Is pro surfing a dead-end career?
By Kyle Thiermann
Most of my friends are, or once were, professional surfers. I was born and raised in Santa Cruz and, given that I am a part of this tight-knit community, it’s highly uncomfortable and difficult for me to write about the harsh realities that I see some of these surfers facing today. That being said, I will continue on as honestly as possible—because pro surfing isn’t always the glamorous career it can seem.
The definition of “pro surfer” will vary depending on whom you ask. Some people will tell you that Nat Young is the only pro surfer in Santa Cruz because he is the only one who competes on the World Surf League (WSL) tour.
To gain clarity on the definition, I ride my bike to Pete Mel’s surf shop, Freeline. Mel won the Mavericks competition in 2013 and is one of the most celebrated surfers to ever come out of Santa Cruz. “A pro surfer is someone who gets paid to create value for a brand by surfing and getting media attention,” he tells me.
Right now, I am one of the few surfers in Santa Cruz who still enjoys a small salary from my main sponsor, Patagonia. If my friends were to be brutally honest, they would tell me that dozens of unsponsored guys in town surf circles around me. They would tell me that I have never been paid for my surfing, and that, in reality, I get paid to create video content that aligns with my sponsor’s brand. Thankfully, my friends are too polite to tell me any of this, so I’ll go on introducing myself as a pro surfer, although it is unclear sometimes why I really get paid.
Young’s job is clearer: win the heat. The athleticism and grit that it takes to compete on the WSL are freakish attributes that very few surfers from our town have ever possessed. Unlike a free-surfer who tends to have a more wanderlust schedule, chasing swells wherever they go, Young’s year is mapped out in advance as he moves from competition to competition. This also allows Young to gain income from both competition prize money as well as sponsorship endorsements. Free-surfers rely strictly on sponsors.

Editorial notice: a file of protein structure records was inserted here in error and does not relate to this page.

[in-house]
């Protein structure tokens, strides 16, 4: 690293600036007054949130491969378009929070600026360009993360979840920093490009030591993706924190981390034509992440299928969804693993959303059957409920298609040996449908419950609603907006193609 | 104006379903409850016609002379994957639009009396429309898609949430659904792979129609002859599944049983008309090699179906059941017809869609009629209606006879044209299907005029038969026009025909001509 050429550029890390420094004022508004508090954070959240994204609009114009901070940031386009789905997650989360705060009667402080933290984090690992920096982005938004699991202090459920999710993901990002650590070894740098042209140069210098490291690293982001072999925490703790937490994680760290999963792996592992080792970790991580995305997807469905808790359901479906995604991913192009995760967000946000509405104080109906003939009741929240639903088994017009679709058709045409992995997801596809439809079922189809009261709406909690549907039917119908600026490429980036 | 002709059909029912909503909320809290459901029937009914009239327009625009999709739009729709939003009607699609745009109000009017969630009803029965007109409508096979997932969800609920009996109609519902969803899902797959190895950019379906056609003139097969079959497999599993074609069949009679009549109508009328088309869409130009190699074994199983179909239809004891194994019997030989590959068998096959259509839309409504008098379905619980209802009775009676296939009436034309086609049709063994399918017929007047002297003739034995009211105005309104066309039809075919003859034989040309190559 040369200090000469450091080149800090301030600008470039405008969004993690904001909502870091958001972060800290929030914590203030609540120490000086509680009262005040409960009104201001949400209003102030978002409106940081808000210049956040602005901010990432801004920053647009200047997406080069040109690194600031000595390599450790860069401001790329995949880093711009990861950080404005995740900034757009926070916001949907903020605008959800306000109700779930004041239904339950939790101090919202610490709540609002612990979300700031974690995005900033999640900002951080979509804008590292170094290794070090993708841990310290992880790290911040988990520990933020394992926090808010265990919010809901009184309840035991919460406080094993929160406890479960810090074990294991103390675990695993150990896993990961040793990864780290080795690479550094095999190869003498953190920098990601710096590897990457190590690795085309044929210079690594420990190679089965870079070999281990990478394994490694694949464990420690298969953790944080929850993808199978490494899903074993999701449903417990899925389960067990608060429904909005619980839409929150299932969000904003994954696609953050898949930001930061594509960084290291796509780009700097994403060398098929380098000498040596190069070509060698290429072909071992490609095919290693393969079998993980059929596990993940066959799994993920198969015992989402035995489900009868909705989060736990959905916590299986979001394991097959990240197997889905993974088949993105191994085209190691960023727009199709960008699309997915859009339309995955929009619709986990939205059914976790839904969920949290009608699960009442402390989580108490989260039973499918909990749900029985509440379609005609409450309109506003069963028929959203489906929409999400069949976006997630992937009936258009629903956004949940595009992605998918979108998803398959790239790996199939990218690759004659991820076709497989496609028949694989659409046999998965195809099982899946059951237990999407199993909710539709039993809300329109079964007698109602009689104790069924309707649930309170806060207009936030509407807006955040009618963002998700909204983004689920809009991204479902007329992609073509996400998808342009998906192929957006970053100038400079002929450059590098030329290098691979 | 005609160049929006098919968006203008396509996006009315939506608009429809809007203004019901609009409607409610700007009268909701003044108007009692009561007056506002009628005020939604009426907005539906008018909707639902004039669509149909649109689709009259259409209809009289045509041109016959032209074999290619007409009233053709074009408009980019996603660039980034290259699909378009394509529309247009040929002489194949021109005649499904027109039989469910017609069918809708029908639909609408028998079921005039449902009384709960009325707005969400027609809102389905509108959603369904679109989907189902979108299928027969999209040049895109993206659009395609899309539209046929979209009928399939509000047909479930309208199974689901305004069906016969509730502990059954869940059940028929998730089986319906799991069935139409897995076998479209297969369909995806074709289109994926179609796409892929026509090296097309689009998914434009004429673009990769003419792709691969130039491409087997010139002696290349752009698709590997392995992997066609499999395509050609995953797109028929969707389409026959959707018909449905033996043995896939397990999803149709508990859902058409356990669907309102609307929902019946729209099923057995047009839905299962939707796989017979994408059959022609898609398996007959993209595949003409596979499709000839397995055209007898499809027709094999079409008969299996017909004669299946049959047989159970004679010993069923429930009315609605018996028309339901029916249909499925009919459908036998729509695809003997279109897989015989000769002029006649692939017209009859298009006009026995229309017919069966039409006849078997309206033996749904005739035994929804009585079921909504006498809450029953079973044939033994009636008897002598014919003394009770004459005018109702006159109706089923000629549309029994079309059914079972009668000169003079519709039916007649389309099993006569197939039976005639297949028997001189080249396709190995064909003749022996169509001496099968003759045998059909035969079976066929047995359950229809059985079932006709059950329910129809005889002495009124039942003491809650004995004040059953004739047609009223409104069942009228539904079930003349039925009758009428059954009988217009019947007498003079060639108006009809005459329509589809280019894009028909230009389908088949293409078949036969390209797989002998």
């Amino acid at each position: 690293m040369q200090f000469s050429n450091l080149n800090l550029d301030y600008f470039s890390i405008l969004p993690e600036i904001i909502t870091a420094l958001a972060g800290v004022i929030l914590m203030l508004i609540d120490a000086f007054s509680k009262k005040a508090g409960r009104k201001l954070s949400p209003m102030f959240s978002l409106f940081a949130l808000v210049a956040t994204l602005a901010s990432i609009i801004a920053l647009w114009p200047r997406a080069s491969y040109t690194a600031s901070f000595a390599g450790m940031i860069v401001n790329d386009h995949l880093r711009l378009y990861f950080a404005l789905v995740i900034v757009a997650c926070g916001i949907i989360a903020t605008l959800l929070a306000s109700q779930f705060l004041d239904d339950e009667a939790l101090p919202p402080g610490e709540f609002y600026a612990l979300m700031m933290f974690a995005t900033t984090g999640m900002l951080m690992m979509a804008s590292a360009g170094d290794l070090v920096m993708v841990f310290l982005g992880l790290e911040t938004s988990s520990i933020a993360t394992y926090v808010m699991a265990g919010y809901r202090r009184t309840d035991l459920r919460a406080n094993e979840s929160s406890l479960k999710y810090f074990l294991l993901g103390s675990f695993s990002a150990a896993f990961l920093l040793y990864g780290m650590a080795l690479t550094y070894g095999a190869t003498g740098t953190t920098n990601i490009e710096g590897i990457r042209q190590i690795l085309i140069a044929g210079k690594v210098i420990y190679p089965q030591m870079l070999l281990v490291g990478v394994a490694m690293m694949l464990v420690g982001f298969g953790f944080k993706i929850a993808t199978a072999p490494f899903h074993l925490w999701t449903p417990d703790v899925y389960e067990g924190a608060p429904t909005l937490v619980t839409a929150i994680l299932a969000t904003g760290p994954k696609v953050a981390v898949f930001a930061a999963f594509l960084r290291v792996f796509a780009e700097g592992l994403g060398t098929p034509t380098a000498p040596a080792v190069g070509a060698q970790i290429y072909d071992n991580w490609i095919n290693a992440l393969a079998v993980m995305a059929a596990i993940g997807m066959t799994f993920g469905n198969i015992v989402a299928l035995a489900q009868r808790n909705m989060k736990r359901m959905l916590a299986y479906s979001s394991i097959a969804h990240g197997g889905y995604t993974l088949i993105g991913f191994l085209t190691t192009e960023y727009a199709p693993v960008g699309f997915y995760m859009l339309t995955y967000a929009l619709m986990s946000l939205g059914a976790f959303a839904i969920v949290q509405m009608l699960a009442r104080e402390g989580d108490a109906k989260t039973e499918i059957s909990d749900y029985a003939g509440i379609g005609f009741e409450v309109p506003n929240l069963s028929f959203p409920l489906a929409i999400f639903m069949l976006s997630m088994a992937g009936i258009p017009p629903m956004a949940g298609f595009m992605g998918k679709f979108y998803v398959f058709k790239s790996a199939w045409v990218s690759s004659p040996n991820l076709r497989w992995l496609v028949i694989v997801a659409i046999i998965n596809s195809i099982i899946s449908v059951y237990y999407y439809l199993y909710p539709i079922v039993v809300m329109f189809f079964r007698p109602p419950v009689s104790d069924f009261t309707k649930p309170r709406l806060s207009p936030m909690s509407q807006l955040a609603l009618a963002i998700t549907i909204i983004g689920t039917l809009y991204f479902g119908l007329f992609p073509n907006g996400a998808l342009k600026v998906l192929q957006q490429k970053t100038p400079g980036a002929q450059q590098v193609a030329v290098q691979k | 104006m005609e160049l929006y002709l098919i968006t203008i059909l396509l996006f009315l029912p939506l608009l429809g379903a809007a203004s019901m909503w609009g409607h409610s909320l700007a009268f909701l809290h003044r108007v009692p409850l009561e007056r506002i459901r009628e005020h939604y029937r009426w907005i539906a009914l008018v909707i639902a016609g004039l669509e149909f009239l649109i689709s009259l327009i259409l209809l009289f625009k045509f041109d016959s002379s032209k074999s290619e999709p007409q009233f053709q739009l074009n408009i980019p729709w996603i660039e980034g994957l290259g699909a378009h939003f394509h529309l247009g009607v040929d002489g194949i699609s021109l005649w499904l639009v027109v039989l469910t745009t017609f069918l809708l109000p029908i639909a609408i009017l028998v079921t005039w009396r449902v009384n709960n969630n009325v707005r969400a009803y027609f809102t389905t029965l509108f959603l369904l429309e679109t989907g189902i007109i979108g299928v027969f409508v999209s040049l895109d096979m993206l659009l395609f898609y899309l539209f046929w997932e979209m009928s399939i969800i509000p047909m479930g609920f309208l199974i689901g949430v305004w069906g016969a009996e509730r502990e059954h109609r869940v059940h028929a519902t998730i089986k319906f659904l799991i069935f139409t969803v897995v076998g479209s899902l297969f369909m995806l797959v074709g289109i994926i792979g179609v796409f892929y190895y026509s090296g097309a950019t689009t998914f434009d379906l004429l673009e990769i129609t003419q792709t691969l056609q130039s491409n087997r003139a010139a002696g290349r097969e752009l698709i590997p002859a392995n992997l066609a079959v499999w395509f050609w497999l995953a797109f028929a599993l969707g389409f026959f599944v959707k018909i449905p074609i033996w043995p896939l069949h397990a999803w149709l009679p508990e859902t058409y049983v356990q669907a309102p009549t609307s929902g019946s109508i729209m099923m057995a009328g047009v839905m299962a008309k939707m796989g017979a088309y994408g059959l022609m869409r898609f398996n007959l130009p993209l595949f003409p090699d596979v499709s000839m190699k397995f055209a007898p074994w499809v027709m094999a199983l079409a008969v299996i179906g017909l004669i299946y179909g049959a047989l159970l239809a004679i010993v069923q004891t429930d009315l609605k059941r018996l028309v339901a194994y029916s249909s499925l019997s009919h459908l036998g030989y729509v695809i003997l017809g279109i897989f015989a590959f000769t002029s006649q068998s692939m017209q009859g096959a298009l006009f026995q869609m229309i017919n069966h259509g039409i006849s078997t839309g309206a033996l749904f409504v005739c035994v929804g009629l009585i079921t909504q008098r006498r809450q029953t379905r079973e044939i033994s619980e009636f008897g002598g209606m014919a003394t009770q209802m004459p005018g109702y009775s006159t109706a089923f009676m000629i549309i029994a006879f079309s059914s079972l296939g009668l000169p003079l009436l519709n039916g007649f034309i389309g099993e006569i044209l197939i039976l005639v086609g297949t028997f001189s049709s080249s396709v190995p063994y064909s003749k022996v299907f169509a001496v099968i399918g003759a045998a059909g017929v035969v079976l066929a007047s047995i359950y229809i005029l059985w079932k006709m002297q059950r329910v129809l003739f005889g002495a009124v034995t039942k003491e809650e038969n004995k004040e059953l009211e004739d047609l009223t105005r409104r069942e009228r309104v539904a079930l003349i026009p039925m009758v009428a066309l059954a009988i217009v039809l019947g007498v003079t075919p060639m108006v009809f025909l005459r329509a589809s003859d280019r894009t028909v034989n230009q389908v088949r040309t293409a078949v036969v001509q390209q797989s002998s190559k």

I’d say that about 90 percent of pros to ever hail from Santa Cruz, including Mel, were primarily paid as free-surfers. Not unlike a professional model, a free-surfer gets paid to promote the products their sponsors are trying to sell. They do this by garnering media attention while sporting their logos.
The simple truth is that whether you are Young, Mel, or a grom who gets paid $300 per month, a pro surfer is a commodity. The moment the athlete is no longer seen as someone who moves product, they will no longer be paid to surf. The reasons a pro might get dropped by their sponsor can range from image to age to number of Instagram followers.
“How much money were you making at the peak of your career?” I ask Mel, shifting in my seat and quickly following up with, “you don’t need to answer that if you don’t want to.”
“It’s OK,” he responds. “I was making about $150,000 per year … and someone like Flea was probably making a lot more than that at the time.”
It’s been at least 10 years since the industry began shifting funds away from the local pro to invest more in the top guys. Santa Cruz used to have dozens of athletes who made good money to surf. Some of them included Jason “Ratboy” Collins, Darryl “Flea” Virostko, Shawn “Barney” Barron, Adam Replogle, Ken “Skindog” Collins, Josh Mulcoy, Anthony Ruffo, Bud Freitas, and Mel. Today, I can count everyone who gets a paycheck on one hand.
“To be a pro today you need to be a professional marketer,” Mel says. “When I was coming up it was a lot more simple. I made sure to show up at the right surf spots and work with the right photographers and filmers. That’s still true for guys today, but they have to be a lot more creative.”
This creativity can take shape in the form of a YouTube series, a clever Instagram campaign, or having an irreplaceable “personal brand.” A good example of this originality is Mark Healey, a big-wave surfer, professional spear-fisherman, and Hollywood stuntman.
Then again, you could make this argument for any model, athlete, writer, or content producer today—they all need to be more creative than the generation prior. So, what makes the industry of professional surfing even more isolating for its participants?
The first harsh reality that pro surfers face once their careers wind down is that very few of them are college educated. Unlike basketball and football, there is no organizational structure that encourages surfers to develop their minds in conjunction with building their careers as professional athletes. This lack of education leaves a lot of pros excluded from certain tables once their athletic careers come to a close.
The good news for today’s surfers is that they have more computing power in their pockets than NASA did in 1969. Given the amount of travel time pros have, they can pursue a DIY education with virtual tools. WSL pro surfer Conner Coffin, for example, took online courses and received a college degree while qualifying for the tour.
The second harsh reality that I see pro surfers struggle with after the spotlight fades is the identity crisis. Introducing yourself as a pro surfer can be a difficult habit to let go of, especially if it’s been getting you dates and free yoga classes for the last 10 years.